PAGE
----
HOBART | The last time the city's comprehensive master plan was written was nearly 10 years ago.
A new master plan, which City Planner A.J. Bytnar hopes to present in rough draft form by late this year or early next year, is way overdue.
"The master plan really needs to be updated every five years," Bytnar said.
Bytnar hopes to receive input for the master plan from residents through a charrette or public meeting scheduled for 6 p.m. Nov. 13 at Festival Park Community Center, 111 E. Old Ridge Road.
"It should be a very productive meeting since nothing so far gathered is set in stone," Bytnar said. "We want public input because we want residents to embrace the plan."
The city, which is one of the largest geographically in the area, has been outlined into 10 areas for current and future land use, Bytnar said.
Discussion will be limited to about 10 minutes per area with the charrette leaders taking notes during the process.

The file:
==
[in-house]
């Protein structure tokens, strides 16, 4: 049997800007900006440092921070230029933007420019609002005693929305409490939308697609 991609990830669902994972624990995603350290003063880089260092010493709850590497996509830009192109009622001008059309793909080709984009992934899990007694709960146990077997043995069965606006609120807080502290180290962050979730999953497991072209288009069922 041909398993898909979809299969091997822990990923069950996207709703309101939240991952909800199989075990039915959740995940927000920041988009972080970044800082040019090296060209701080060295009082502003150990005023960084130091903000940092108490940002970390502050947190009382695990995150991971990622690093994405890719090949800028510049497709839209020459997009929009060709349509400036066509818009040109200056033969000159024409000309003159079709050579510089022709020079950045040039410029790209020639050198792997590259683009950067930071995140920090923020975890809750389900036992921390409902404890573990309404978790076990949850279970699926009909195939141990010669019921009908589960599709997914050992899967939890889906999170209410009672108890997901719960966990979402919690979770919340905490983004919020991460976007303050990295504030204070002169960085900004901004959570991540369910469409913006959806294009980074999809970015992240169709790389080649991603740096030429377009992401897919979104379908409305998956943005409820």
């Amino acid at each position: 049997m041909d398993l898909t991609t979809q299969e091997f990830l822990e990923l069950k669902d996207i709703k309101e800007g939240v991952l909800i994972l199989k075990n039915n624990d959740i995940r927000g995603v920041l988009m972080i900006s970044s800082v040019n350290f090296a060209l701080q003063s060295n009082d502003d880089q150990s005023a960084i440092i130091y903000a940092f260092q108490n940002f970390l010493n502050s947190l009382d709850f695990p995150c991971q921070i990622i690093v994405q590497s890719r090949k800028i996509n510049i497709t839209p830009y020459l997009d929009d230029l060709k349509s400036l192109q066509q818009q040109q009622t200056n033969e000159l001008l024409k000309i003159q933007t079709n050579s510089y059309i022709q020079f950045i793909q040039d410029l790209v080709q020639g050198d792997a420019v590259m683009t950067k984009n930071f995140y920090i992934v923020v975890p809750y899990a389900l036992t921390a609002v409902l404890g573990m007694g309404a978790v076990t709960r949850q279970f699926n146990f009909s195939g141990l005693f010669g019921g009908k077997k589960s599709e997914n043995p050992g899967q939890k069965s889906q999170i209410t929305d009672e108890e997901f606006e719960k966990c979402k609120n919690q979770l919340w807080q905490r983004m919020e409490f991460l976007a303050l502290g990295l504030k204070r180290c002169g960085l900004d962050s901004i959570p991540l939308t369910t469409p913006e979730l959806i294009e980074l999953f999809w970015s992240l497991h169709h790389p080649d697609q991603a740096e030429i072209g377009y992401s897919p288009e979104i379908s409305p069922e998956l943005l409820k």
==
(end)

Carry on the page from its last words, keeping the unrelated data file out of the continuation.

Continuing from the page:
Some of the areas include the U.S. 30 corridor, the city's downtown, the County Line/Ind. 130 area, Ross Township, 61st Avenue/St. Mary Medical Center, 10th Street educational corridor, the west end and the 37th Avenue/Cressmoor area.
"The master plan will go into specifics as far as land use," Bytnar said.
City officials will zoom in to take a close look at each of the 10 areas and then zoom out to look at the larger picture that is Hobart, Bytnar said.
Although the city isn't working on its master plan with Ball State University, graduate students from the university will be providing input indirectly through a separate study, Bytnar said.
Graduate students next semester will be taking part in a Merrillville/Hobart U.S. 30 project. That research will look at ways to make U.S. 30 more pedestrian friendly particularly for those wanting to walk or ride bikes to destinations, Bytnar said.
"That research will be a sub-chapter in Hobart's completed master plan," Bytnar said.
Other related information that will become part of the plan includes the recent downtown impact study and recent environmental impact studies including that of the Robinson Lake area.